ABSTRACT: Several research works have focused on supporting index access in MapReduce
systems. These works have allowed users to significantly speed up selective
MapReduce jobs by orders of magnitude. However, all these proposals require
users to create indexes upfront, which might be a difficult task in certain
applications (such as in scientific and social applications) where workloads
are evolving or hard to predict. To overcome this problem, we propose LIAH
(Lazy Indexing and Adaptivity in Hadoop), a parallel, adaptive approach for
indexing at minimal costs for MapReduce systems. The main idea of LIAH is to
automatically and incrementally adapt to users' workloads by creating clustered
indexes on HDFS data blocks as a byproduct of executing MapReduce jobs. Besides
distributing indexing efforts over multiple computing nodes, LIAH also
parallelises indexing with both map tasks computation and disk I/O. All this
without any additional data copy in main memory and with minimal
synchronisation. The beauty of LIAH is that it piggybacks index creation on map
tasks, which read relevant data from disk to main memory anyways. Hence, LIAH
does not introduce any additional read I/O-costs and exploit free CPU cycles.
As a result and in contrast to existing adaptive indexing works, LIAH has a
very low (or invisible) indexing overhead, usually for the very first job.
Still, LIAH can quickly converge to a complete index, i.e. all HDFS data blocks
are indexed. Especially, LIAH can trade early job runtime improvements with
fast complete index convergence. We compare LIAH with HAIL, a state-of-the-art
indexing technique, as well as with standard Hadoop with respect to indexing
overhead and workload performance.
ABSTRACT: Yellow elephants are slow. A major reason is that they consume their inputs
entirely before responding to an elephant rider's orders. Some clever riders
have trained their yellow elephants to only consume parts of the inputs before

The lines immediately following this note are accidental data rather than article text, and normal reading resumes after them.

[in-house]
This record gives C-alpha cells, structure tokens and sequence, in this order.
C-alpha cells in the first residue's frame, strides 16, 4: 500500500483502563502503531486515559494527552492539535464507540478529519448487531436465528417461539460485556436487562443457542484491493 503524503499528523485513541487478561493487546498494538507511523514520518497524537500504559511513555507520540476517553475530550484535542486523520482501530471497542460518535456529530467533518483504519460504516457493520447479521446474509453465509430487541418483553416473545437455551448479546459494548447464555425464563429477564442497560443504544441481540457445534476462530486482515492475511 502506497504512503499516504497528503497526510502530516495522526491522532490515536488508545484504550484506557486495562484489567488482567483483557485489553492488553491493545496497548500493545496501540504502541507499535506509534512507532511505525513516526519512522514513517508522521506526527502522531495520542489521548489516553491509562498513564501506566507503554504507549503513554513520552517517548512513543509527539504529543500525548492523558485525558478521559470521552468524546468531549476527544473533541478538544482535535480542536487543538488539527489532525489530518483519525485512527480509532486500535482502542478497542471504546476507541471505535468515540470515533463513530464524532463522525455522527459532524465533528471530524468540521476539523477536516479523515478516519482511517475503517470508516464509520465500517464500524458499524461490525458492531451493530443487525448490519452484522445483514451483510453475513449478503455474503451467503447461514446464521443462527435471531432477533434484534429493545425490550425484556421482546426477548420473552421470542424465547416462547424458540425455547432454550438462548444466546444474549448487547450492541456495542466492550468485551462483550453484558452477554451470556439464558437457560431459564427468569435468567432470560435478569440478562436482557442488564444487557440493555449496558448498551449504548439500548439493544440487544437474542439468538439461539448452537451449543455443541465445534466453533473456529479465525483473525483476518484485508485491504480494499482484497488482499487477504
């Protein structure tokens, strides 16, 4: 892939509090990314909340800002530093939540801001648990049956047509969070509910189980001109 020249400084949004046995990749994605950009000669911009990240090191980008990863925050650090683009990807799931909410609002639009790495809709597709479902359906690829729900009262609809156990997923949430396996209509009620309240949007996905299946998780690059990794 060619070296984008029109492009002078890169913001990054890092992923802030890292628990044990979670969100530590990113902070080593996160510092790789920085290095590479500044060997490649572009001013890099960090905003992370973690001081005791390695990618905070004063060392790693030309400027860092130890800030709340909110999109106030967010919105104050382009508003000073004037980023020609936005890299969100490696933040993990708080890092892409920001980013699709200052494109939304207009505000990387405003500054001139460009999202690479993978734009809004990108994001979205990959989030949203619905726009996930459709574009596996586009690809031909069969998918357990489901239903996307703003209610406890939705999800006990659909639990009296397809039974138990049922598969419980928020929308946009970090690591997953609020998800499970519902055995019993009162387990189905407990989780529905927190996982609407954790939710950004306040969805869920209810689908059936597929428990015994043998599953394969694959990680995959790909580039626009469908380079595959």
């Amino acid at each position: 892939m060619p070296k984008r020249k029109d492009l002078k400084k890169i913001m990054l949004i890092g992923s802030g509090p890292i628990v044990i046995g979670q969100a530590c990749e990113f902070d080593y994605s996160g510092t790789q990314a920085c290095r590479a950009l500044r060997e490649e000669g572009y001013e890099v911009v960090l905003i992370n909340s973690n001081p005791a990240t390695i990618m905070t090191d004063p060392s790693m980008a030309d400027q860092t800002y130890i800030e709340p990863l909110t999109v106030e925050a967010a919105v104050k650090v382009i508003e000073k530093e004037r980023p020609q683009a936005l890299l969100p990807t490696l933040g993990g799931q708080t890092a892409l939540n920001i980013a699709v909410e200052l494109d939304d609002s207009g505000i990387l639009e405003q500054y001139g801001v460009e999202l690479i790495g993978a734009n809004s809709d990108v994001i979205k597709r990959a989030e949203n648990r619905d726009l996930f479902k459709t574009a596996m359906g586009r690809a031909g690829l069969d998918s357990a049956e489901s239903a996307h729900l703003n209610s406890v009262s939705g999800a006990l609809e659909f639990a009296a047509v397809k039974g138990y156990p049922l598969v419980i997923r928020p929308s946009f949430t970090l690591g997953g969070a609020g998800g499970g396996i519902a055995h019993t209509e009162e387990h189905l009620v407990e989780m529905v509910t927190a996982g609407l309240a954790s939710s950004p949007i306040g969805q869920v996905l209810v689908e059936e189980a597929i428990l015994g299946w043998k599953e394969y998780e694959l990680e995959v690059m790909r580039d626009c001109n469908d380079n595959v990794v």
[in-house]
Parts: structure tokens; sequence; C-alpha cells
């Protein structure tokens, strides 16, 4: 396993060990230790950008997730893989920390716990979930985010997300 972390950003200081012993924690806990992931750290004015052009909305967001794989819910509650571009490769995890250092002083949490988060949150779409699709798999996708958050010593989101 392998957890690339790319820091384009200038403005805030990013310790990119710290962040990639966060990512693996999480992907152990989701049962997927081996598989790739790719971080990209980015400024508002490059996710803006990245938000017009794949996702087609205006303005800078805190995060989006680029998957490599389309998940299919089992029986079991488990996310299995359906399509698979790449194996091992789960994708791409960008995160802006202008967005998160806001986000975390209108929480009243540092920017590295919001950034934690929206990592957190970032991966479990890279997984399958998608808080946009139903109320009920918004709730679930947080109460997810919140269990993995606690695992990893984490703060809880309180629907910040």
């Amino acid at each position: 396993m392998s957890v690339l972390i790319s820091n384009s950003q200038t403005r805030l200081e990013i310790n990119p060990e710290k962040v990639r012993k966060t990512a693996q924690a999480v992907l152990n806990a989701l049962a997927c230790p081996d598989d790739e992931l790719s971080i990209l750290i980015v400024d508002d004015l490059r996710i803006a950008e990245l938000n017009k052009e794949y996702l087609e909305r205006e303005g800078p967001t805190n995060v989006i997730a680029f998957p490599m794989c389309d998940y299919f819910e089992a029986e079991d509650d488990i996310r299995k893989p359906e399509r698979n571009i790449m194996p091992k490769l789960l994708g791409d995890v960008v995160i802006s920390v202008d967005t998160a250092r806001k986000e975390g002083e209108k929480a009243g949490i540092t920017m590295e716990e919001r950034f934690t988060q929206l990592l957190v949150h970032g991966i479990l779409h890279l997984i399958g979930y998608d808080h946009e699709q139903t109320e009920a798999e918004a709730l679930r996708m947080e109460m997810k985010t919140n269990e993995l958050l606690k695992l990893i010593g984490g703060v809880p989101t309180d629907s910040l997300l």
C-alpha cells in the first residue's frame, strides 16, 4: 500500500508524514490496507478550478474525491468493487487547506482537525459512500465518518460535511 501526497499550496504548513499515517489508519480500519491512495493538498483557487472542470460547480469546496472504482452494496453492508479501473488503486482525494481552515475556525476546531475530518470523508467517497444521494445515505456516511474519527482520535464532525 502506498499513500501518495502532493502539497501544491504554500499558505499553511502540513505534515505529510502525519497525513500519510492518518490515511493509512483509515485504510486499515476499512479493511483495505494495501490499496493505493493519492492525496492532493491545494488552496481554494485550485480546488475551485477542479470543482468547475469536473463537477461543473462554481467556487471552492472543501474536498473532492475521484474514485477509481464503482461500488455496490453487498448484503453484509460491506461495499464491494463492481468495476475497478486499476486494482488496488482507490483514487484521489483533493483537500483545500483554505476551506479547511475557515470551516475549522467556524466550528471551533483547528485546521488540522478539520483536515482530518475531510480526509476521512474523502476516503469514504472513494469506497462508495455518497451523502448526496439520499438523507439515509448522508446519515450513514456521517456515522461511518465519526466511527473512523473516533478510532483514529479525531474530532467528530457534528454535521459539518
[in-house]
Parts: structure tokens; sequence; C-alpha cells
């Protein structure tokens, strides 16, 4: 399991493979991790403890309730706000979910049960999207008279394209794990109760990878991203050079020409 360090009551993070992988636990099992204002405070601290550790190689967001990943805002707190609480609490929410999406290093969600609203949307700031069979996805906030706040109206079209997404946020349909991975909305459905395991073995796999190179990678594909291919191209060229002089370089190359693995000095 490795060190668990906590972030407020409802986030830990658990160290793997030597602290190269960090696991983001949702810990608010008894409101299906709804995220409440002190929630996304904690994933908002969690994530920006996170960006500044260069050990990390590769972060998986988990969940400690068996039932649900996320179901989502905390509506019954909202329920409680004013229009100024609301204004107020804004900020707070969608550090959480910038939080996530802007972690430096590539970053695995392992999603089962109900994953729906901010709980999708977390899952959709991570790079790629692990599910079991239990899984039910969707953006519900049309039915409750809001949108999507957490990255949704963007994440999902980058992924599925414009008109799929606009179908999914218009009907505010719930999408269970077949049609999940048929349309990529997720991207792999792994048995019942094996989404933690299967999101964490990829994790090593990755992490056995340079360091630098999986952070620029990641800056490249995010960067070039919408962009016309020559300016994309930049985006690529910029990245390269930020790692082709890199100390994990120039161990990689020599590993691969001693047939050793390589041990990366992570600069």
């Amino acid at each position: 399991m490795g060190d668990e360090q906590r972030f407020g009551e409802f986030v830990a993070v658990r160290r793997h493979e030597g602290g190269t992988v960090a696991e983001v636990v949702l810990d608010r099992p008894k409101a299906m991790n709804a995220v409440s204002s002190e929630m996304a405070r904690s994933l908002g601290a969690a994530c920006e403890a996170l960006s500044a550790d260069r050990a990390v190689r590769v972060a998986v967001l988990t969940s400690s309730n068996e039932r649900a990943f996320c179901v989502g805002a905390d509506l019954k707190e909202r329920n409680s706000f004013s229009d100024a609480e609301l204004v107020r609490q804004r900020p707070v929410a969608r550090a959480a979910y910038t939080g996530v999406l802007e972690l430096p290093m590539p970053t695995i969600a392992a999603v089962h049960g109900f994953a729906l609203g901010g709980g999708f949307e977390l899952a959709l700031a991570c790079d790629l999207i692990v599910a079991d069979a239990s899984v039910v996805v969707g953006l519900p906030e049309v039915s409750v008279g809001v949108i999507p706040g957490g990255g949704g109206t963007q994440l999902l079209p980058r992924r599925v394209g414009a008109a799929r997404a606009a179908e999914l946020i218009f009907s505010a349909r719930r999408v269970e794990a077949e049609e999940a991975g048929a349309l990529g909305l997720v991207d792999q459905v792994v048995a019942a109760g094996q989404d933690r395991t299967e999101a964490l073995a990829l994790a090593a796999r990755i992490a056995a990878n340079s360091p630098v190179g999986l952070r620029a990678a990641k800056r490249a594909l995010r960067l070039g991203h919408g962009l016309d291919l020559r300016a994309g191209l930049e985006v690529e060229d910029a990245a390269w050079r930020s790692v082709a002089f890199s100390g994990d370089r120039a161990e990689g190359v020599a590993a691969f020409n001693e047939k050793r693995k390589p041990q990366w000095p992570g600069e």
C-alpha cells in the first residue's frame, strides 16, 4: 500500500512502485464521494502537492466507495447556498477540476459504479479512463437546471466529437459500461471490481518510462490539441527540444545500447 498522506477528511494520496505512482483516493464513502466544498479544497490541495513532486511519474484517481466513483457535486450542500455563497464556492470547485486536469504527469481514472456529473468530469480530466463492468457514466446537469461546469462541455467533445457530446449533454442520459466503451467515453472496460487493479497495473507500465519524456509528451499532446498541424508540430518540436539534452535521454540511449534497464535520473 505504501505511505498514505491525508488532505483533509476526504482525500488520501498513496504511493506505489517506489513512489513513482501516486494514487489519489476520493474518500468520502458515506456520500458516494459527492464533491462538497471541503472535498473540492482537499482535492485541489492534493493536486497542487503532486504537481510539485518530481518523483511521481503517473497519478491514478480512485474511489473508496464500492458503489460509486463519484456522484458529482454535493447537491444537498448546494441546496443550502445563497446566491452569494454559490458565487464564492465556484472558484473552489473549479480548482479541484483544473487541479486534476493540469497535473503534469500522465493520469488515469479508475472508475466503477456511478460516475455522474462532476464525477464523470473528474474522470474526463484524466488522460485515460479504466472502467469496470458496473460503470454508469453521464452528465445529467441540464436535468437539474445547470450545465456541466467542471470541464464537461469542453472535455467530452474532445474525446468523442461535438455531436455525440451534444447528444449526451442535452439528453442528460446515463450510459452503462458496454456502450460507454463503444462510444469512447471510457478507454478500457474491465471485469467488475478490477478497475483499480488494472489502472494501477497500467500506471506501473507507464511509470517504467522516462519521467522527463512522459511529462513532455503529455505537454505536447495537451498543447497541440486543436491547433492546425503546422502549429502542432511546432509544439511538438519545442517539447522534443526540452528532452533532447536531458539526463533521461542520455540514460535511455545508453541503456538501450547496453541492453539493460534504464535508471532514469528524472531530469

responding. However, the teaching time to make an elephant do that is high. So
high that the teaching lessons often do not pay off. We take a different
approach. We make elephants aggressive; only this will make them very fast. We
propose HAIL (Hadoop Aggressive Indexing Library), an enhancement of HDFS and
Hadoop MapReduce that dramatically improves runtimes of several classes of
MapReduce jobs. HAIL changes the upload pipeline of HDFS in order to create
different clustered indexes on each data block replica. An interesting feature
of HAIL is that we typically create a win-win situation: we improve both data
upload to HDFS and the runtime of the actual Hadoop MapReduce job. In terms of
data upload, HAIL improves over HDFS by up to 60% with the default replication
factor of three. In terms of query execution, we demonstrate that HAIL runs up
to 68x faster than Hadoop. In our experiments, we use six clusters including
physical and EC2 clusters of up to 100 nodes. A series of scalability
experiments also demonstrates the superiority of HAIL.
Proceedings of the 27th International Conference on Data Engineering, ICDE 2011, April 11-16, 2011, Hannover, Germany; 01/2011
Proceedings of the ACM SIGMOD International Conference on Management of Data, SIGMOD 2011, Athens, Greece, June 12-16, 2011; 01/2011
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PVLDB. 01/2010; 3:460-471.